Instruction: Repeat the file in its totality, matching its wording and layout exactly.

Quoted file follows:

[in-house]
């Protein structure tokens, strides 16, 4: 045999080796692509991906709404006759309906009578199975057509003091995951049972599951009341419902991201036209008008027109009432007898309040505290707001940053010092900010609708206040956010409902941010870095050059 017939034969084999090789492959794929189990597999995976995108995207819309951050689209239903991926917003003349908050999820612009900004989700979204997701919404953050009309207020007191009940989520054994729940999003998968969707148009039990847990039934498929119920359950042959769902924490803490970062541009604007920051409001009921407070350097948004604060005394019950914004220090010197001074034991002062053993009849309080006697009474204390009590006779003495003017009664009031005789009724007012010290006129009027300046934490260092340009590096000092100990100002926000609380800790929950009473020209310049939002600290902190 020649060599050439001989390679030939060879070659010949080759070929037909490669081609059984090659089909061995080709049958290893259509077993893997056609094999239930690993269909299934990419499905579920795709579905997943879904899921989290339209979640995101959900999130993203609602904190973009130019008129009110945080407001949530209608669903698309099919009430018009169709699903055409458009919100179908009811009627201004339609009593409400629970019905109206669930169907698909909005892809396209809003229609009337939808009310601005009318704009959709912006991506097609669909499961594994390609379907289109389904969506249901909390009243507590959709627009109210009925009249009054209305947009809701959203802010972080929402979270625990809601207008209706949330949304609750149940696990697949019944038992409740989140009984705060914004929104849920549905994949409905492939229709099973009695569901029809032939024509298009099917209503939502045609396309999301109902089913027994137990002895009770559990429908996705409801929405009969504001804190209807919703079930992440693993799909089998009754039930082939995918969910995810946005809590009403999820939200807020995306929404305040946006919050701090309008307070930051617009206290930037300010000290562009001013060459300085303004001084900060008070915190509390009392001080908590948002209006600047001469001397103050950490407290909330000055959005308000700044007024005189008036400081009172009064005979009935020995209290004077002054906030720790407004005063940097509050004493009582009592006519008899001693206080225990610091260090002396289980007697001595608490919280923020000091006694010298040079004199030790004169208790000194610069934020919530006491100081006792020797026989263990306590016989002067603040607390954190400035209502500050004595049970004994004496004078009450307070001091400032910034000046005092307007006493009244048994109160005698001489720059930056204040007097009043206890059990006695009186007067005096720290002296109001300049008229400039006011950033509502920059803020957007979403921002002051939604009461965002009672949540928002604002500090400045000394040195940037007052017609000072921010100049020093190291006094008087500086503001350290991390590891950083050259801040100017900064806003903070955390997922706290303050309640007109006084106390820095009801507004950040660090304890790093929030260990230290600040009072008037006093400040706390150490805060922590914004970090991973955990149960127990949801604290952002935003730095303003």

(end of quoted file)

[in-house]
């Protein structure tokens, strides 16, 4: 045999080796692509991906709404006759309906009578199975057509003091995951049972599951009341419902991201036209008008027109009432007898309040505290707001940053010092900010609708206040956010409902941010870095050059 017939034969084999090789492959794929189990597999995976995108995207819309951050689209239903991926917003003349908050999820612009900004989700979204997701919404953050009309207020007191009940989520054994729940999003998968969707148009039990847990039934498929119920359950042959769902924490803490970062541009604007920051409001009921407070350097948004604060005394019950914004220090010197001074034991002062053993009849309080006697009474204390009590006779003495003017009664009031005789009724007012010290006129009027300046934490260092340009590096000092100990100002926000609380800790929950009473020209310049939002600290902190 020649060599050439001989390679030939060879070659010949080759070929037909490669081609059984090659089909061995080709049958290893259509077993893997056609094999239930690993269909299934990419499905579920795709579905997943879904899921989290339209979640995101959900999130993203609602904190973009130019008129009110945080407001949530209608669903698309099919009430018009169709699903055409458009919100179908009811009627201004339609009593409400629970019905109206669930169907698909909005892809396209809003229609009337939808009310601005009318704009959709912006991506097609669909499961594994390609379907289109389904969506249901909390009243507590959709627009109210009925009249009054209305947009809701959203802010972080929402979270625990809601207008209706949330949304609750149940696990697949019944038992409740989140009984705060914004929104849920549905994949409905492939229709099973009695569901029809032939024509298009099917209503939502045609396309999301109902089913027994137990002895009770559990429908996705409801929405009969504001804190209807919703079930992440693993799909089998009754039930082939995918969910995810946005809590009403999820939200807020995306929404305040946006919050701090309008307070930051617009206290930037300010000290562009001013060459300085303004001084900060008070915190509390009392001080908590948002209006600047001469001397103050950490407290909330000055959005308000700044007024005189008036400081009172009064005979009935020995209290004077002054906030720790407004005063940097509050004493009582009592006519008899001693206080225990610091260090002396289980007697001595608490919280923020000091006694010298040079004199030790004169208790000194610069934020919530006491100081006792020797026989263990306590016989002067603040607390954190400035209502500050004595049970004994004496004078009450307070001091400032910034000046005092307007006493009244048994109160005698001489720059930056204040007097009043206890059990006695009186007067005096720290002296109001300049008229400039006011950033509502920059803020957007979403921002002051939604009461965002009672949540928002604002500090400045000394040195940037007052017609000072921010100049020093190291006094008087500086503001350290991390590891950083050259801040100017900064806003903070955390997922706290303050309640007109006084106390820095009801507004950040660090304890790093929030260990230290600040009072008037006093400040706390150490805060922590914004970090991973955990149960127990949801604290952002935003730095303003």